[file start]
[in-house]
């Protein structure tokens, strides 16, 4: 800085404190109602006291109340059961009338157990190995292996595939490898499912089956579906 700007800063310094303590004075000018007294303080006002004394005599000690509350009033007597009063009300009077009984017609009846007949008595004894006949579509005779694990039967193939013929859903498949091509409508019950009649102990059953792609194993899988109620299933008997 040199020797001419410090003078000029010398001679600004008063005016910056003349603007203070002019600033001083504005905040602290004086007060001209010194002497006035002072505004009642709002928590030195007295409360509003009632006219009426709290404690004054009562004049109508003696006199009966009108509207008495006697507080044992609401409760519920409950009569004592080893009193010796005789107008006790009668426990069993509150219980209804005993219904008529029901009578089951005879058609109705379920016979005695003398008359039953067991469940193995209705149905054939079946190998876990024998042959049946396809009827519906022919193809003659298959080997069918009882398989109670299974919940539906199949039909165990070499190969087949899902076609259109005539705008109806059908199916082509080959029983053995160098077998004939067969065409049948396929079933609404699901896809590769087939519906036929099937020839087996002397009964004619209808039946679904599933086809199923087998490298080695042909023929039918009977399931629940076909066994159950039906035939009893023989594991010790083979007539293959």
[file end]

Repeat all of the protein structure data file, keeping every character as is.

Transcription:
[in-house]
């Protein structure tokens, strides 16, 4: 800085404190109602006291109340059961009338157990190995292996595939490898499912089956579906 700007800063310094303590004075000018007294303080006002004394005599000690509350009033007597009063009300009077009984017609009846007949008595004894006949579509005779694990039967193939013929859903498949091509409508019950009649102990059953792609194993899988109620299933008997 040199020797001419410090003078000029010398001679600004008063005016910056003349603007203070002019600033001083504005905040602290004086007060001209010194002497006035002072505004009642709002928590030195007295409360509003009632006219009426709290404690004054009562004049109508003696006199009966009108509207008495006697507080044992609401409760519920409950009569004592080893009193010796005789107008006790009668426990069993509150219980209804005993219904008529029901009578089951005879058609109705379920016979005695003398008359039953067991469940193995209705149905054939079946190998876990024998042959049946396809009827519906022919193809003659298959080997069918009882398989109670299974919940539906199949039909165990070499190969087949899902076609259109005539705008109806059908199916082509080959029983053995160098077998004939067969065409049948396929079933609404699901896809590769087939519906036929099937020839087996002397009964004619209808039946679904599933086809199923087998490298080695042909023929039918009977399931629940076909066994159950039906035939009893023989594991010790083979007539293959």